Metaphor is a strongly-typed, multi-stage, object-oriented programming language. Metaphor is based on a subset of C# and is extended with multi-stage programming constructs in the style of MetaML or MetaOCaml. Metaphor is implemented as a compiler on the .NET CLR.
A lot of language theory goes past here on Lambda the Ultimate, but we rarely see that theory directly impacting commercial programmers.
We discussed Hibernate, and O/R mapping in general, a couple of times so I thought this might be of interest.
An critique of OOP. The article is about OOP as a SE/design approach and doesn't directly attack the issue from a PL angle, but it might still interest LtU readers.
From a PL point of view, I would have chnaged the title to: OOP Is Much Better in Theory Than in Practice, (And the Theory Isn't too Good anyway).
Polyglot is a compiler front end framework for building Java language extensions that doesn't seem to have been mentioned here.
Amongst the extensions is an implementation of nested inheritance which, I admit, I don't completely get. There's a discussion (moderately critical) of the paper in the context of OCaml that starts here.
This caught my eye while scanning the latest Caml Weekly News - a useful summary of the (rather high volume) (O)Caml list.
Grady Booch's contribution to the discussion on UML vs. DSLs.
Along the way we learn about UML specialization mechanisms, UML profiles, and Grady's opinions as regards tool vs. language issues.
Practical Common Lisp by Peter Seibel was mentioned here in the past, but not on the home page if I am not mistaken.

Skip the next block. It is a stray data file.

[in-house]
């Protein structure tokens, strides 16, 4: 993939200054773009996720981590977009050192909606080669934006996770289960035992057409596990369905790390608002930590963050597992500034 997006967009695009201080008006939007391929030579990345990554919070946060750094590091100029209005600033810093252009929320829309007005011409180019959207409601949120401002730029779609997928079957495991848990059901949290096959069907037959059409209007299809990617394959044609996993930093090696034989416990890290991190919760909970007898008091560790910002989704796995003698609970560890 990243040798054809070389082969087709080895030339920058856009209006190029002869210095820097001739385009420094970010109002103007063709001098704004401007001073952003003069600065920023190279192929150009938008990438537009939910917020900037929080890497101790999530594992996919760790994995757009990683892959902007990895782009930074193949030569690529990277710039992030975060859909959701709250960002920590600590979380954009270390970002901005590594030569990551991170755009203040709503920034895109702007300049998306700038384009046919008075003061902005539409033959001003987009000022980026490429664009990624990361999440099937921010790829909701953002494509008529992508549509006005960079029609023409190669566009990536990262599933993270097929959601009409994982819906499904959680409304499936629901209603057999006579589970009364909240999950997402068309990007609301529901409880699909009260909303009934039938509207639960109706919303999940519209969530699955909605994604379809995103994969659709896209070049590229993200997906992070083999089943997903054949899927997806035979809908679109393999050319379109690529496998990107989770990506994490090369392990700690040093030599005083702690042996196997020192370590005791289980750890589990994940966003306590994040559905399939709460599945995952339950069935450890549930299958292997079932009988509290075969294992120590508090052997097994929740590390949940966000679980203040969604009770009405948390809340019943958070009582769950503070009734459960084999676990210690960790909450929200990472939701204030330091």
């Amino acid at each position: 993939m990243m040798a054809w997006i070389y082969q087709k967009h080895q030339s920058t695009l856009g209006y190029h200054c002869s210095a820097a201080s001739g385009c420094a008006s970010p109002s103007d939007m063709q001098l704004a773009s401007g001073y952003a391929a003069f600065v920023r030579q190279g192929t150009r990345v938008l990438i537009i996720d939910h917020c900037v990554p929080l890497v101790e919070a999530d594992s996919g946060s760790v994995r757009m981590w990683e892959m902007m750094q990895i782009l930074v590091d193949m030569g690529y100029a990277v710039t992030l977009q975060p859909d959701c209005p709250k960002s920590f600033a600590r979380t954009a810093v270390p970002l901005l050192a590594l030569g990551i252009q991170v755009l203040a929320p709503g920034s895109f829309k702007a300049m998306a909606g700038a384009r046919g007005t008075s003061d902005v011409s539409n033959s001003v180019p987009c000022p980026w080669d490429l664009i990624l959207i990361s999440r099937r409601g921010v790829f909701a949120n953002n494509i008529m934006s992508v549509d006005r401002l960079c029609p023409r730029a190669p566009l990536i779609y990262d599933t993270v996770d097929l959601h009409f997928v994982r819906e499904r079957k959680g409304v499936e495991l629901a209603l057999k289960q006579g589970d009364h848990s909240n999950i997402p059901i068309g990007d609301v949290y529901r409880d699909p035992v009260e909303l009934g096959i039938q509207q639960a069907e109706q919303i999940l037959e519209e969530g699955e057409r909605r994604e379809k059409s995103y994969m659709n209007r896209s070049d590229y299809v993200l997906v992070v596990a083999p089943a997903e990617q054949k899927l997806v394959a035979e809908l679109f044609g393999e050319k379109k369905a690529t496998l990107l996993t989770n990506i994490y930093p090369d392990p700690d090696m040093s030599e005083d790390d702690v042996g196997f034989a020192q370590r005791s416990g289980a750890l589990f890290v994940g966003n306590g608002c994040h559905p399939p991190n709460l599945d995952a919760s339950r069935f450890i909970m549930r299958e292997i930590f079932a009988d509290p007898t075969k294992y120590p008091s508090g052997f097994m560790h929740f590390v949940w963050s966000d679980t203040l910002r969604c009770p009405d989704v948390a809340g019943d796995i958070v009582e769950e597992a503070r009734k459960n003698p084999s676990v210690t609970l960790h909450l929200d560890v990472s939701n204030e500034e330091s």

You can download all but three chapters from the website, and seeing as Lisp is an important and somewhat unique language, you might want to do just that.
The chapters I read were well written and funny at times. What's not to like?
The OO chapters offer a nice intro to CLOS, which might interest those with OO experience seeing as CLOS doesn't resemble your average OOPL.
I must say that it's nice to see "practical" how-to books written for non-mainstream languages.
OO Programming Styles in ML, Bernard Berthomieu.
It is shown that the essential OO concepts and idioms, including inheritance and dynamic dispatch, can be encoded in this well understood framework, without requiring any operational or typing extensions of ML...
This isn't new (it is dated March 2000), but seems interesting.
The ML module language put to good use!
Jon Udell's interview with Ward Cunningham and Jack Greenfield might help understand Microsoft's methodology of software factories and DSLs.
The interview is available as a 54 minute MP3 file. The notion of language as abstraction mechanism and explanation of the part played by DSLs appear towards the second half of the conversation.
A semi-stable generic function API for Python.
Somewhere between CLOS style OOP and AOP, I'd say.
I don't have the time to explore this, but other might wnat to give it a go and report their experience.
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